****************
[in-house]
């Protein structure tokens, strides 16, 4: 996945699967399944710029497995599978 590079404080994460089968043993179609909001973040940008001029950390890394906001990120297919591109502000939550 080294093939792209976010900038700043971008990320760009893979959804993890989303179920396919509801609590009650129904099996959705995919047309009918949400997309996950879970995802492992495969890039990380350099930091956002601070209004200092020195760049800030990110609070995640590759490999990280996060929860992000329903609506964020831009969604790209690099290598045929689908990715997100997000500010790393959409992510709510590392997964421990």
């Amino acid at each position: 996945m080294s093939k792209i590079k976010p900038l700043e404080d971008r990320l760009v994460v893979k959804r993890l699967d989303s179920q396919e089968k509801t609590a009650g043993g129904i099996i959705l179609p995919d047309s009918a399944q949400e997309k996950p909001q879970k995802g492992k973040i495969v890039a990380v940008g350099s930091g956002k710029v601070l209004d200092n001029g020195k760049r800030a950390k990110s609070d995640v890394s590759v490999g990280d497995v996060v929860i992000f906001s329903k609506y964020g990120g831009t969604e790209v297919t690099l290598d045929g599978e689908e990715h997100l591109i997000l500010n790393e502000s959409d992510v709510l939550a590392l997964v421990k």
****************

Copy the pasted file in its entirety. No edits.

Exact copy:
[in-house]
């Protein structure tokens, strides 16, 4: 996945699967399944710029497995599978 590079404080994460089968043993179609909001973040940008001029950390890394906001990120297919591109502000939550 080294093939792209976010900038700043971008990320760009893979959804993890989303179920396919509801609590009650129904099996959705995919047309009918949400997309996950879970995802492992495969890039990380350099930091956002601070209004200092020195760049800030990110609070995640590759490999990280996060929860992000329903609506964020831009969604790209690099290598045929689908990715997100997000500010790393959409992510709510590392997964421990």
């Amino acid at each position: 996945m080294s093939k792209i590079k976010p900038l700043e404080d971008r990320l760009v994460v893979k959804r993890l699967d989303s179920q396919e089968k509801t609590a009650g043993g129904i099996i959705l179609p995919d047309s009918a399944q949400e997309k996950p909001q879970k995802g492992k973040i495969v890039a990380v940008g350099s930091g956002k710029v601070l209004d200092n001029g020195k760049r800030a950390k990110s609070d995640v890394s590759v490999g990280d497995v996060v929860i992000f906001s329903k609506y964020g990120g831009t969604e790209v297919t690099l290598d045929g599978e689908e990715h997100l591109i997000l500010n790393e502000s959409d992510v709510l939550a590392l997964v421990k």